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Figma Starter File

An internal Figma plugin and library for file organization

Figma Starter File

An internal Figma plugin and library for file organization.

Shopper Search

Designing and developing themes for the internal Customer Relationship Management tool.

01. The Challenge

Figma is the standard design tool for GoDaddy. However, since adoption of the tool, stakeholders, engineers, and design leads found it difficult to:

  • locate the latest designs for a single project

  • understand project goals, scope, and background

  • find design components or archived designs


My Role:

Research, UX design

Tools Used:

Figma, JavaScript, Github


Problem Statement:

How might we organize design files to make them easier to navigate for GoDaddy stakeholders?

02. The Strategy

In order to create the best solution, it was important to first understand:

how designers organize their existing Figma files

how project stakeholders, engineers, and design leads reference Figma


How do designers organize Figma currently?

It quickly became clear that there was no shared structure for organizing design files. Some designers made a new page for each version of a design, while others placed old versions in an archive page. Latest designs or final designs didn't have a shared name. Some designers labeled projects "current". Others used emojis like a checkmark to signify "done".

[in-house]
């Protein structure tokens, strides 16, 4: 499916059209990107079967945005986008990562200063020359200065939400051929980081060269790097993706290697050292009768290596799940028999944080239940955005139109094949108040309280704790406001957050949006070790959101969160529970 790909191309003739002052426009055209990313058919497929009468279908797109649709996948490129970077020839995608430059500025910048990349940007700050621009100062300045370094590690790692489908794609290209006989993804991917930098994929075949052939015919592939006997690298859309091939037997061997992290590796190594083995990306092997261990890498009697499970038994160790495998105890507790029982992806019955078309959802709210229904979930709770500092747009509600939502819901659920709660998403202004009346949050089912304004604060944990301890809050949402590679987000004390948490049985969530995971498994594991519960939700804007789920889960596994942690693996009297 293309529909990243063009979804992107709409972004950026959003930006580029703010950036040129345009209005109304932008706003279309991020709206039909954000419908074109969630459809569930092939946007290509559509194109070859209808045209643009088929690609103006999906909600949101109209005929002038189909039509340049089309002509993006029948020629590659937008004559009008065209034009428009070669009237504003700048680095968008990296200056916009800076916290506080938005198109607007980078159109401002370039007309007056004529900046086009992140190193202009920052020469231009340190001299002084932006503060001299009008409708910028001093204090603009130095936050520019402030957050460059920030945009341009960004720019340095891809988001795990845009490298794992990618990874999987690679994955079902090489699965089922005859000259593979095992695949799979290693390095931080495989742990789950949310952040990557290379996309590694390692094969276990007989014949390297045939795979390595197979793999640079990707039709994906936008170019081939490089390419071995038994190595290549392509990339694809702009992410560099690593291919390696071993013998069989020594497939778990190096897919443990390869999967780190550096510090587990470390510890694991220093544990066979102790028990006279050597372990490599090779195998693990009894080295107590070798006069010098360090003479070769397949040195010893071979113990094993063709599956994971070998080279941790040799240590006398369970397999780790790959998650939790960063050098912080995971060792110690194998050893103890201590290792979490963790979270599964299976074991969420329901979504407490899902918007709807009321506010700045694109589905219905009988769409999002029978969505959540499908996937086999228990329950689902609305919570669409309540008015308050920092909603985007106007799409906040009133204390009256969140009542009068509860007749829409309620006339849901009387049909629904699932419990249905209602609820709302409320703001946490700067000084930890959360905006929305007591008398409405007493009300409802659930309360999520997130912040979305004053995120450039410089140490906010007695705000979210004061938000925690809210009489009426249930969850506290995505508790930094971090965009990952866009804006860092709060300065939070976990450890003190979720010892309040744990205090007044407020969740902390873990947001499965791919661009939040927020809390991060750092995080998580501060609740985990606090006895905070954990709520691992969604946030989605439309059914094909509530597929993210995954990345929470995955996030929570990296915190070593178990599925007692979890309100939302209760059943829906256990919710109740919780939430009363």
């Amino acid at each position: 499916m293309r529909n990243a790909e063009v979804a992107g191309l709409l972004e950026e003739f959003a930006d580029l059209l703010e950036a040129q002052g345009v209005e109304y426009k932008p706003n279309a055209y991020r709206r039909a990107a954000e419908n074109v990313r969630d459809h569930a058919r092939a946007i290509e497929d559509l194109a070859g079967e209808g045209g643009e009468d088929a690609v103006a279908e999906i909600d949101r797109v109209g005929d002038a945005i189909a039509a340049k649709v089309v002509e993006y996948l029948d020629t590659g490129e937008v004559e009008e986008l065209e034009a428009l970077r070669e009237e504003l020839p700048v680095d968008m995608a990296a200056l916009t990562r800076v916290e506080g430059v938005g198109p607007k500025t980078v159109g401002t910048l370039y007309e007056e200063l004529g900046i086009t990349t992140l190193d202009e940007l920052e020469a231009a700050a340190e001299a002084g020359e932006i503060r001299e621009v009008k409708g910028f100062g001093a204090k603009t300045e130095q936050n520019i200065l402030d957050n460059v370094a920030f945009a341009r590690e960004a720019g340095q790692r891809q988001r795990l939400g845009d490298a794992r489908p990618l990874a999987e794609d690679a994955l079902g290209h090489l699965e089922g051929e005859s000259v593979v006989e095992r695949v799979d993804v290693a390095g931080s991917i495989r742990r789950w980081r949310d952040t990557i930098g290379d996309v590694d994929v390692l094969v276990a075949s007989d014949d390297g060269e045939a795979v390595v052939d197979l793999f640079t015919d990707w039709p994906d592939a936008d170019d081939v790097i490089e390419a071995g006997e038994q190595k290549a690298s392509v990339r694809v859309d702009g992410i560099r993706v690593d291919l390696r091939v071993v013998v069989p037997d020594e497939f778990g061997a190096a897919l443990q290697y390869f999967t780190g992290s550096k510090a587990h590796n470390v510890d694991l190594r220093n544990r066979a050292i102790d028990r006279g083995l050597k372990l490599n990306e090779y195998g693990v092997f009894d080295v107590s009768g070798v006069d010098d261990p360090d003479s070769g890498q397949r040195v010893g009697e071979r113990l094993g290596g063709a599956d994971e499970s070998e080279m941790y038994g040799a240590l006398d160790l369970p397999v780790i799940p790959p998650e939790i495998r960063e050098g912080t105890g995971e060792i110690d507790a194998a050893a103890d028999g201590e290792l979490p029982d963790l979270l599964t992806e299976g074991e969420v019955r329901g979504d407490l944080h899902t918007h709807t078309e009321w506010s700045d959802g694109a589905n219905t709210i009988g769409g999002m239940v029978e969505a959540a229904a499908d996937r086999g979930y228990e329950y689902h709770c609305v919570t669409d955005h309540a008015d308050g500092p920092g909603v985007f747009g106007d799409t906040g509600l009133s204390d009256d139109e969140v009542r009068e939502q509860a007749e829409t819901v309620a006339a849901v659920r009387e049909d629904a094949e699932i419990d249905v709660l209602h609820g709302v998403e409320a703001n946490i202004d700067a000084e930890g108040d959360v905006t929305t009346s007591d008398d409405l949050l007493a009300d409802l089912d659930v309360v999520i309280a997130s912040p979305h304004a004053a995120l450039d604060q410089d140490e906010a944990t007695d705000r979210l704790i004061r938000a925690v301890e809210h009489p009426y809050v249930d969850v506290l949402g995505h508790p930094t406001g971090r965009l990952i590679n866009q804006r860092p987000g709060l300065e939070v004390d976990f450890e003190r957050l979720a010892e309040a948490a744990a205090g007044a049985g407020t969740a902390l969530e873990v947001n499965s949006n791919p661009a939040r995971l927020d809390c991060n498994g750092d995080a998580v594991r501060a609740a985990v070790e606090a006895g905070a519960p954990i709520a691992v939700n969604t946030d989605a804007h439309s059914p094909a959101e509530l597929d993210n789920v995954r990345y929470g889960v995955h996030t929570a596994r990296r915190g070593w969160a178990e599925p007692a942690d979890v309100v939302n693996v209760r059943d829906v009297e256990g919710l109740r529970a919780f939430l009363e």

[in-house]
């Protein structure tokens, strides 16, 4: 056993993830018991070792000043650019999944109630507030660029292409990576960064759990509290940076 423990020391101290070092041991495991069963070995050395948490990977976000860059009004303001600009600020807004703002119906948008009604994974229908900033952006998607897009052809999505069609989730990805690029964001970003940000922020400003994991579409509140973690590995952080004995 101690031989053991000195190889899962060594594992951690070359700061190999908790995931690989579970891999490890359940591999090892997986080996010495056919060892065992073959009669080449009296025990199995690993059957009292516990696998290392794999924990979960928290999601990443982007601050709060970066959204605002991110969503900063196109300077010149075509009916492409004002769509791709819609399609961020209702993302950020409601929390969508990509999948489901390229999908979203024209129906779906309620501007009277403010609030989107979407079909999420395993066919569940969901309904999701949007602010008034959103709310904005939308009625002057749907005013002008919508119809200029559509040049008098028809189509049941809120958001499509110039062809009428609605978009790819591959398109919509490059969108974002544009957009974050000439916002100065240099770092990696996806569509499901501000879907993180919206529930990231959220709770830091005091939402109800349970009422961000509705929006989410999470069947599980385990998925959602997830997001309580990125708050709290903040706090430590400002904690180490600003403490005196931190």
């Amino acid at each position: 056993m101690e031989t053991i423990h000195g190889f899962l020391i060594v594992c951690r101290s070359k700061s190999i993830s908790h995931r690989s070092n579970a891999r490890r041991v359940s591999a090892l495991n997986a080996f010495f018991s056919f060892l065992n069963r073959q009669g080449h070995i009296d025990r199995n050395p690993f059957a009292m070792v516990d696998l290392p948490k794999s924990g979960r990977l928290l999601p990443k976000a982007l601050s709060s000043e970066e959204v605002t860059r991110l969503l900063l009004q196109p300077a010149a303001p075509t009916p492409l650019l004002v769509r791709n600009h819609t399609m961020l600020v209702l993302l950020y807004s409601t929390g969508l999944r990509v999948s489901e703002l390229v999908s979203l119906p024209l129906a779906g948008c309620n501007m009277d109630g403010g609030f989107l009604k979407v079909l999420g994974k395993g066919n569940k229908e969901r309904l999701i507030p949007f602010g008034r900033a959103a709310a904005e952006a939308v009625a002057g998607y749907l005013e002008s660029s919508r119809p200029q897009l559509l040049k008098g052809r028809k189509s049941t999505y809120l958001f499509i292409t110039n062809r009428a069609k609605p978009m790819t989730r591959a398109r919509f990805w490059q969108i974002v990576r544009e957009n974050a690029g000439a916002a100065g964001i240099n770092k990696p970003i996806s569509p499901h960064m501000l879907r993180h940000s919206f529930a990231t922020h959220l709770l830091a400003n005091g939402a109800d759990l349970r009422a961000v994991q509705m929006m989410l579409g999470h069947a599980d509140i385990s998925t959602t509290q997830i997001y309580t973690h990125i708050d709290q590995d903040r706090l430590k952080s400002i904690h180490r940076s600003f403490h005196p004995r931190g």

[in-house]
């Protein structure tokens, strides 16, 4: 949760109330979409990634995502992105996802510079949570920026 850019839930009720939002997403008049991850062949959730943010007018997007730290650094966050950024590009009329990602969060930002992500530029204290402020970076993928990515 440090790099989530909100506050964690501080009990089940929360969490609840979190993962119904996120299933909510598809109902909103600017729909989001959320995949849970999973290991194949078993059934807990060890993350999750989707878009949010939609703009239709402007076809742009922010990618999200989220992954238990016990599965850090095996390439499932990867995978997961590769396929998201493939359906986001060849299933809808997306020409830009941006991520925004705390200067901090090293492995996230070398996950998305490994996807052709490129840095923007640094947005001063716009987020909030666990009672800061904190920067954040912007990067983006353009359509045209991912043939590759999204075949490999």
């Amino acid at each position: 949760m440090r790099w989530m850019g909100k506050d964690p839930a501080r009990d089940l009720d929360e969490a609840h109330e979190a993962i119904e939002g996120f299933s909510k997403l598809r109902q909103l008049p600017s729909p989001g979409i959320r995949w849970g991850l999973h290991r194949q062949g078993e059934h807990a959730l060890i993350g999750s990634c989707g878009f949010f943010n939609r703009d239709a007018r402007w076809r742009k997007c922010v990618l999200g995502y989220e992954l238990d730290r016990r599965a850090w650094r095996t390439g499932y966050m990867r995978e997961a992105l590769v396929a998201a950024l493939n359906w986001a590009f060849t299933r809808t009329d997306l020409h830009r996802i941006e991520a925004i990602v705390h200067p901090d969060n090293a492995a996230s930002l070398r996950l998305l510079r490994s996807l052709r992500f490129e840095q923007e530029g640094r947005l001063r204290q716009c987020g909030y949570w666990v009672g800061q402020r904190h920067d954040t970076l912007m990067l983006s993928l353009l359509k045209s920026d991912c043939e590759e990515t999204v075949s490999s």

How do stakeholders reference Figma?

Talking with product managers, design leads, peer designers, and engineers helped to clarify what stakeholders were looking to get out of a design file.


Creating a standard page list

Conversations with the design team helped to shape the framework. I compiled feedback and created recommendations. These were shared using Loom and Slack. An example of an iteration communicated over Slack can be seen below:

The final page structure

The team decided that grouping content with a clear label was the best approach to define and organize design work. Visuals, in the form of emojis, helped stakeholders find what they needed more quickly.


We also found that the emojis helped to set expectations for the design work within that page. For example, a checkmark meant that the project was final and ready for development, whereas a construction sign meant that the work was in-progress. 


A shared library for the Readme page

A shared library of project cards allowed designers to provide high-level project details. The cards could also double as a presentation to stakeholders.


Creating a starter file Figma plugin

The key to making this successful was easy adoption. A JavaScript plugin allowed designers to add the starter page list to their Figma files with two clicks.

03. The Solution

The plugin and shared card library are available internally to all GoDaddy designers.

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